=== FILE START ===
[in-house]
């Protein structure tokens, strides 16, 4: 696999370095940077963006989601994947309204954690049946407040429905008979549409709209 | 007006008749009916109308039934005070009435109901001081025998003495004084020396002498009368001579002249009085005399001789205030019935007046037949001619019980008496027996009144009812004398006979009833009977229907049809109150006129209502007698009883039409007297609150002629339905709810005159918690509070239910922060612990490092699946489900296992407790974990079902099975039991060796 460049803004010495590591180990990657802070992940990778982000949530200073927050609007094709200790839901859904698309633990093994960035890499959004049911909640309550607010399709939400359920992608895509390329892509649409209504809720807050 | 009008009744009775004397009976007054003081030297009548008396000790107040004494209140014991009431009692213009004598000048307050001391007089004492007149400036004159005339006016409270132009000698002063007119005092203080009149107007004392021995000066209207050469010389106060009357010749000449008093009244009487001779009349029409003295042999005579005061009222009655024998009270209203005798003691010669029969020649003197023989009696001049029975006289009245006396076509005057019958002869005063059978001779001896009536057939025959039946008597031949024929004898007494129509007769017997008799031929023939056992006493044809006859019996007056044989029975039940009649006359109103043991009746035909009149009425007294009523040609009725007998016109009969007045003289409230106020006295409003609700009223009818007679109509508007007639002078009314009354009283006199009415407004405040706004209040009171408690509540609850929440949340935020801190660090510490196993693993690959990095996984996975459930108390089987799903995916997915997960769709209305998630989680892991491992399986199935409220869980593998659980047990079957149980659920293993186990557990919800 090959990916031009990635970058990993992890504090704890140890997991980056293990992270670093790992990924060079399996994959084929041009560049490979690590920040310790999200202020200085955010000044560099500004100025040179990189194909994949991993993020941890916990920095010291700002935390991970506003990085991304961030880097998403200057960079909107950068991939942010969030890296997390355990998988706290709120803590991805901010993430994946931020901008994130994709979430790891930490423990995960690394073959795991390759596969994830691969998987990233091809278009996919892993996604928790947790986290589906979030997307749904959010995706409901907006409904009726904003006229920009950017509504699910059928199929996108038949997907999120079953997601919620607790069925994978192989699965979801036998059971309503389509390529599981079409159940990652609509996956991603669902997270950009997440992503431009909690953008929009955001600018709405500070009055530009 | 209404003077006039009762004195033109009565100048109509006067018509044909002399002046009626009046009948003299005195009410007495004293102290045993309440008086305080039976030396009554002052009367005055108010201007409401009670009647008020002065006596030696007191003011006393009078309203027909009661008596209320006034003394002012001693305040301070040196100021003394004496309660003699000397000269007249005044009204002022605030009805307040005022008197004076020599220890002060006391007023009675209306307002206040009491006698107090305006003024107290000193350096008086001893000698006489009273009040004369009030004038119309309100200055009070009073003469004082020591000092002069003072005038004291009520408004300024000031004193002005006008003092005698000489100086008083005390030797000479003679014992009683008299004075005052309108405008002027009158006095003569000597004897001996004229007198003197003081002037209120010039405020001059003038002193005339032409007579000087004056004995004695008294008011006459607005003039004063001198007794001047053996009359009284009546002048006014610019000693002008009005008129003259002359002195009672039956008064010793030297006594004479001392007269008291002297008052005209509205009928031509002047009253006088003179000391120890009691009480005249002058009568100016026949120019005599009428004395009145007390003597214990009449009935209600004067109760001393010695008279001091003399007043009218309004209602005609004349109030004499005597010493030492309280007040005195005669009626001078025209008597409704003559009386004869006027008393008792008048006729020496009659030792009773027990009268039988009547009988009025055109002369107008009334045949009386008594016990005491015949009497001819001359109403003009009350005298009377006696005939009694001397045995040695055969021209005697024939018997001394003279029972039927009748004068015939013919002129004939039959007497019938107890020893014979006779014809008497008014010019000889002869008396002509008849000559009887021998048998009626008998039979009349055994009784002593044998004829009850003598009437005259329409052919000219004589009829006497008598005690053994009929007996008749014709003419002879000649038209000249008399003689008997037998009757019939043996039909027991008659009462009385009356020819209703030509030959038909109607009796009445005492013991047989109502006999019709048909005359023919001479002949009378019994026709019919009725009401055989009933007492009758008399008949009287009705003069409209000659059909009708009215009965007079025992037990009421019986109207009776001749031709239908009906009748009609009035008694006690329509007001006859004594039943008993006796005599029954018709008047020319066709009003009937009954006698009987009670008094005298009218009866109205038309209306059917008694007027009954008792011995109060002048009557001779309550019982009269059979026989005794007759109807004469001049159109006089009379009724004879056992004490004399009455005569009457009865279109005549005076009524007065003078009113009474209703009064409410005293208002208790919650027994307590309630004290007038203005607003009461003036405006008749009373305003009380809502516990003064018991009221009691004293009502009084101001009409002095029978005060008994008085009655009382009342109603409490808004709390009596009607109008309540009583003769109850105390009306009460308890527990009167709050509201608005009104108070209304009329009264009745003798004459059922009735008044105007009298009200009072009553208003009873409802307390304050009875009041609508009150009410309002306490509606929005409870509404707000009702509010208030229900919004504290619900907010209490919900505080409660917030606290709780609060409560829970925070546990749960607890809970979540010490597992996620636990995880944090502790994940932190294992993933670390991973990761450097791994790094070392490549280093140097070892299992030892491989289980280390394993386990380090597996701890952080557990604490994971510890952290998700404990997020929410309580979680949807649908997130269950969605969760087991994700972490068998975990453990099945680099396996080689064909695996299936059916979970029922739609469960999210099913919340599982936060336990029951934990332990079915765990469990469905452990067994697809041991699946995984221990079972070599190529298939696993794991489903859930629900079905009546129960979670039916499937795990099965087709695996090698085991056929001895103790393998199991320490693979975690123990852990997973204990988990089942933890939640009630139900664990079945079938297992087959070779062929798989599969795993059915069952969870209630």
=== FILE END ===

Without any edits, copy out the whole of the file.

[in-house]
């Protein structure tokens, strides 16, 4: 696999370095940077963006989601994947309204954690049946407040429905008979549409709209 | 007006008749009916109308039934005070009435109901001081025998003495004084020396002498009368001579002249009085005399001789205030019935007046037949001619019980008496027996009144009812004398006979009833009977229907049809109150006129209502007698009883039409007297609150002629339905709810005159918690509070239910922060612990490092699946489900296992407790974990079902099975039991060796 460049803004010495590591180990990657802070992940990778982000949530200073927050609007094709200790839901859904698309633990093994960035890499959004049911909640309550607010399709939400359920992608895509390329892509649409209504809720807050 | 009008009744009775004397009976007054003081030297009548008396000790107040004494209140014991009431009692213009004598000048307050001391007089004492007149400036004159005339006016409270132009000698002063007119005092203080009149107007004392021995000066209207050469010389106060009357010749000449008093009244009487001779009349029409003295042999005579005061009222009655024998009270209203005798003691010669029969020649003197023989009696001049029975006289009245006396076509005057019958002869005063059978001779001896009536057939025959039946008597031949024929004898007494129509007769017997008799031929023939056992006493044809006859019996007056044989029975039940009649006359109103043991009746035909009149009425007294009523040609009725007998016109009969007045003289409230106020006295409003609700009223009818007679109509508007007639002078009314009354009283006199009415407004405040706004209040009171408690509540609850929440949340935020801190660090510490196993693993690959990095996984996975459930108390089987799903995916997915997960769709209305998630989680892991491992399986199935409220869980593998659980047990079957149980659920293993186990557990919800 090959990916031009990635970058990993992890504090704890140890997991980056293990992270670093790992990924060079399996994959084929041009560049490979690590920040310790999200202020200085955010000044560099500004100025040179990189194909994949991993993020941890916990920095010291700002935390991970506003990085991304961030880097998403200057960079909107950068991939942010969030890296997390355990998988706290709120803590991805901010993430994946931020901008994130994709979430790891930490423990995960690394073959795991390759596969994830691969998987990233091809278009996919892993996604928790947790986290589906979030997307749904959010995706409901907006409904009726904003006229920009950017509504699910059928199929996108038949997907999120079953997601919620607790069925994978192989699965979801036998059971309503389509390529599981079409159940990652609509996956991603669902997270950009997440992503431009909690953008929009955001600018709405500070009055530009 | 209404003077006039009762004195033109009565100048109509006067018509044909002399002046009626009046009948003299005195009410007495004293102290045993309440008086305080039976030396009554002052009367005055108010201007409401009670009647008020002065006596030696007191003011006393009078309203027909009661008596209320006034003394002012001693305040301070040196100021003394004496309660003699000397000269007249005044009204002022605030009805307040005022008197004076020599220890002060006391007023009675209306307002206040009491006698107090305006003024107290000193350096008086001893000698006489009273009040004369009030004038119309309100200055009070009073003469004082020591000092002069003072005038004291009520408004300024000031004193002005006008003092005698000489100086008083005390030797000479003679014992009683008299004075005052309108405008002027009158006095003569000597004897001996004229007198003197003081002037209120010039405020001059003038002193005339032409007579000087004056004995004695008294008011006459607005003039004063001198007794001047053996009359009284009546002048006014610019000693002008009005008129003259002359002195009672039956008064010793030297006594004479001392007269008291002297008052005209509205009928031509002047009253006088003179000391120890009691009480005249002058009568100016026949120019005599009428004395009145007390003597214990009449009935209600004067109760001393010695008279001091003399007043009218309004209602005609004349109030004499005597010493030492309280007040005195005669009626001078025209008597409704003559009386004869006027008393008792008048006729020496009659030792009773027990009268039988009547009988009025055109002369107008009334045949009386008594016990005491015949009497001819001359109403003009009350005298009377006696005939009694001397045995040695055969021209005697024939018997001394003279029972039927009748004068015939013919002129004939039959007497019938107890020893014979006779014809008497008014010019000889002869008396002509008849000559009887021998048998009626008998039979009349055994009784002593044998004829009850003598009437005259329409052919000219004589009829006497008598005690053994009929007996008749014709003419002879000649038209000249008399003689008997037998009757019939043996039909027991008659009462009385009356020819209703030509030959038909109607009796009445005492013991047989109502006999019709048909005359023919001479002949009378019994026709019919009725009401055989009933007492009758008399008949009287009705003069409209000659059909009708009215009965007079025992037990009421019986109207009776001749031709239908009906009748009609009035008694006690329509007001006859004594039943008993006796005599029954018709008047020319066709009003009937009954006698009987009670008094005298009218009866109205038309209306059917008694007027009954008792011995109060002048009557001779309550019982009269059979026989005794007759109807004469001049159109006089009379009724004879056992004490004399009455005569009457009865279109005549005076009524007065003078009113009474209703009064409410005293208002208790919650027994307590309630004290007038203005607003009461003036405006008749009373305003009380809502516990003064018991009221009691004293009502009084101001009409002095029978005060008994008085009655009382009342109603409490808004709390009596009607109008309540009583003769109850105390009306009460308890527990009167709050509201608005009104108070209304009329009264009745003798004459059922009735008044105007009298009200009072009553208003009873409802307390304050009875009041609508009150009410309002306490509606929005409870509404707000009702509010208030229900919004504290619900907010209490919900505080409660917030606290709780609060409560829970925070546990749960607890809970979540010490597992996620636990995880944090502790994940932190294992993933670390991973990761450097791994790094070392490549280093140097070892299992030892491989289980280390394993386990380090597996701890952080557990604490994971510890952290998700404990997020929410309580979680949807649908997130269950969605969760087991994700972490068998975990453990099945680099396996080689064909695996299936059916979970029922739609469960999210099913919340599982936060336990029951934990332990079915765990469990469905452990067994697809041991699946995984221990079972070599190529298939696993794991489903859930629900079905009546129960979670039916499937795990099965087709695996090698085991056929001895103790393998199991320490693979975690123990852990997973204990988990089942933890939640009630139900664990079945079938297992087959070779062929798989599969795993059915069952969870209630």